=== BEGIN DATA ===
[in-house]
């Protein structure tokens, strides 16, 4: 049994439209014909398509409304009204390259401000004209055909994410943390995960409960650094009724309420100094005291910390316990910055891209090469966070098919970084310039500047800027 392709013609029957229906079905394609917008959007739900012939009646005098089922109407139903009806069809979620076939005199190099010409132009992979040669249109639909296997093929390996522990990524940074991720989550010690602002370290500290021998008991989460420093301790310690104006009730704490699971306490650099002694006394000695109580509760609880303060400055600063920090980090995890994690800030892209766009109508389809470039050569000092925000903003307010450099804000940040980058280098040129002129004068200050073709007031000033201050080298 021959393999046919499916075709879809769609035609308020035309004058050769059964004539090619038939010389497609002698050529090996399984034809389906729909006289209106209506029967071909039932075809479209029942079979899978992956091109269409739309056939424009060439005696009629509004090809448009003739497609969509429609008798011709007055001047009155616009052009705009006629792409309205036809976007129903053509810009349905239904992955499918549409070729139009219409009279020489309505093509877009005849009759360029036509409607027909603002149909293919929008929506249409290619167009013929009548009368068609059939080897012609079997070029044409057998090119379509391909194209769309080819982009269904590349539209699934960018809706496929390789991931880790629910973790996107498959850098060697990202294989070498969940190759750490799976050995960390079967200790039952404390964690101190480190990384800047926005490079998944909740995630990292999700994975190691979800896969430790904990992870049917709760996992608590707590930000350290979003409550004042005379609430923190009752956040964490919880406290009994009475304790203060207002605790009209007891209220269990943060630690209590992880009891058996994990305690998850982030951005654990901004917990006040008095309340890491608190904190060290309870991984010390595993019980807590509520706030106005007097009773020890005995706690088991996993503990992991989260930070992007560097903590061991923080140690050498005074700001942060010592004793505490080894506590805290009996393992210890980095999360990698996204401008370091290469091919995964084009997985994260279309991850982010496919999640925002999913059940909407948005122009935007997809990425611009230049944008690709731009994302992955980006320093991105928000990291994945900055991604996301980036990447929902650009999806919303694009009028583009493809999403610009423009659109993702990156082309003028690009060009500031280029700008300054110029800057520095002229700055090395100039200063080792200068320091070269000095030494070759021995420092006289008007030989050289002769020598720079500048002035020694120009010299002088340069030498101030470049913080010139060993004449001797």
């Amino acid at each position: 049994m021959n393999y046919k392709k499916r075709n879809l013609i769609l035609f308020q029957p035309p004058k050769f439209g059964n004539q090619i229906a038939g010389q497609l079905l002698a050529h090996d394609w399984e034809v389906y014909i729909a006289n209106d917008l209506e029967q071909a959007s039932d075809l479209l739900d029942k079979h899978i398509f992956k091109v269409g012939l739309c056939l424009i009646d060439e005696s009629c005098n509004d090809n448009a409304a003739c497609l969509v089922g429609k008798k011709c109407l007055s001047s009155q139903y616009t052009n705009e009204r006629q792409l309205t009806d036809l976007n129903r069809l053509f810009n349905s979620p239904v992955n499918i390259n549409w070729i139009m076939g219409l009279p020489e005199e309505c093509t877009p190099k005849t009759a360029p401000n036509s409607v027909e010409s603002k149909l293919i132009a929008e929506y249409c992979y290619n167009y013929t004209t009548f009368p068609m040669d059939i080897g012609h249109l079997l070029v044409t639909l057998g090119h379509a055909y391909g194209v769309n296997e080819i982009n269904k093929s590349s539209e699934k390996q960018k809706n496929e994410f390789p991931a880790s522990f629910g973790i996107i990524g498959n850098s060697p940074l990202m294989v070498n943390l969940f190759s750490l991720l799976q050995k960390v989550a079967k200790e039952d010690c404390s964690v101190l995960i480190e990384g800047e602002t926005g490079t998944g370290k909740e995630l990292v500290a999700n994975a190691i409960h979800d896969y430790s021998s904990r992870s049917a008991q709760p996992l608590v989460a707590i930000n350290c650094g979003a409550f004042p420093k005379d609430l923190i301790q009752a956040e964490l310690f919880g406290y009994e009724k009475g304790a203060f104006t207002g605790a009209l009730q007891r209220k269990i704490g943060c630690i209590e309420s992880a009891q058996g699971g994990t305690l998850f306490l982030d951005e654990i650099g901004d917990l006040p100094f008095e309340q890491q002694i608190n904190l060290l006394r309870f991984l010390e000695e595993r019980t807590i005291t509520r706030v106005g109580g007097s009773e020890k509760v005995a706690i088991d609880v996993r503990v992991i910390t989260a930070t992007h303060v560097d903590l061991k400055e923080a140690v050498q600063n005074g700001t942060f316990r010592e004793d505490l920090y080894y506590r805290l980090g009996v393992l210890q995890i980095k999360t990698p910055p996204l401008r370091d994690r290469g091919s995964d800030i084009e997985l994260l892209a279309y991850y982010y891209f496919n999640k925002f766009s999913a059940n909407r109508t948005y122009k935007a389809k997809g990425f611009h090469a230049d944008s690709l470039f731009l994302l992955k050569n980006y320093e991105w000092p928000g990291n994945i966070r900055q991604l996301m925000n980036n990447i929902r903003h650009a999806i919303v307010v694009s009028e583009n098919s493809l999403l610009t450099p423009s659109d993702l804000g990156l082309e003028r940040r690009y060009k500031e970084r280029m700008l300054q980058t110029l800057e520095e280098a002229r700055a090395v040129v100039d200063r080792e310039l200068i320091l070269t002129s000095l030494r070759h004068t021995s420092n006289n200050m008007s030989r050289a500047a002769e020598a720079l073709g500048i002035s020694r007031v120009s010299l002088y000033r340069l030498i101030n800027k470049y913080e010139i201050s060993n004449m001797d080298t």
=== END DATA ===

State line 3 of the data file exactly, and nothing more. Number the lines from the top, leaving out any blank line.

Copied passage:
């Amino acid at each position: 049994m021959n393999y046919k392709k499916r075709n879809l013609i769609l035609f308020q029957p035309p004058k050769f439209g059964n004539q090619i229906a038939g010389q497609l079905l002698a050529h090996d394609w399984e034809v389906y014909i729909a006289n209106d917008l209506e029967q071909a959007s039932d075809l479209l739900d029942k079979h899978i398509f992956k091109v269409g012939l739309c056939l424009i009646d060439e005696s009629c005098n509004d090809n448009a409304a003739c497609l969509v089922g429609k008798k011709c109407l007055s001047s009155q139903y616009t052009n705009e009204r006629q792409l309205t009806d036809l976007n129903r069809l053509f810009n349905s979620p239904v992955n499918i390259n549409w070729i139009m076939g219409l009279p020489e005199e309505c093509t877009p190099k005849t009759a360029p401000n036509s409607v027909e010409s603002k149909l293919i132009a929008e929506y249409c992979y290619n167009y013929t004209t009548f009368p068609m040669d059939i080897g012609h249109l079997l070029v044409t639909l057998g090119h379509a055909y391909g194209v769309n296997e080819i982009n269904k093929s590349s539209e699934k390996q960018k809706n496929e994410f390789p991931a880790s522990f629910g973790i996107i990524g498959n850098s060697p940074l990202m294989v070498n943390l969940f190759s750490l991720l799976q050995k960390v989550a079967k200790e039952d010690c404390s964690v101190l995960i480190e990384g800047e602002t926005g490079t998944g370290k909740e995630l990292v500290a999700n994975a190691i409960h979800d896969y430790s021998s904990r992870s049917a008991q709760p996992l608590v989460a707590i930000n350290c650094g979003a409550f004042p420093k005379d609430l923190i301790q009752a956040e964490l310690f919880g406290y009994e009724k009475g304790a203060f104006t207002g605790a009209l009730q007891r209220k269990i704490g943060c630690i209590e309420s992880a009891q058996g699971g994990t305690l998850f306490l982030d951005e654990i650099g901004d917990l006040p100094f008095e309340q890491q002694i608190n904190l060290l006394r309870f991984l010390e000695e595993r019980t807590i005291t509520r706030v106005g109580g007097s009773e020890k509760v005995a706690i088991d609880v996993r503990v992991i910390t989260a930070t992007h303060v560097d903590l061991k400055e923080a140690v050498q600063n005074g700001t942060f316990r010592e004793d505490l920090y080894y506590r805290l980090g009996v393992l210890q995890i980095k999360t990698p910055p996204l401008r370091d994690r290469g091919s995964d800030i084009e997985l994260l892209a279309y991850y982010y891209f496919n999640k925002f766009s999913a059940n909407r109508t948005y122009k935007a389809k997809g990425f611009h090469a230049d944008s690709l470039f731009l994302l992955k050569n980006y320093e991105w000092p928000g990291n994945i966070r900055q991604l996301m925000n980036n990447i929902r903003h650009a999806i919303v307010v694009s009028e583009n098919s493809l999403l610009t450099p423009s659109d993702l804000g990156l082309e003028r940040r690009y060009k500031e970084r280029m700008l300054q980058t110029l800057e520095e280098a002229r700055a090395v040129v100039d200063r080792e310039l200068i320091l070269t002129s000095l030494r070759h004068t021995s420092n006289n200050m008007s030989r050289a500047a002769e020598a720079l073709g500048i002035s020694r007031v120009s010299l002088y000033r340069l030498i101030n800027k470049y913080e010139i201050s060993n004449m001797d080298t």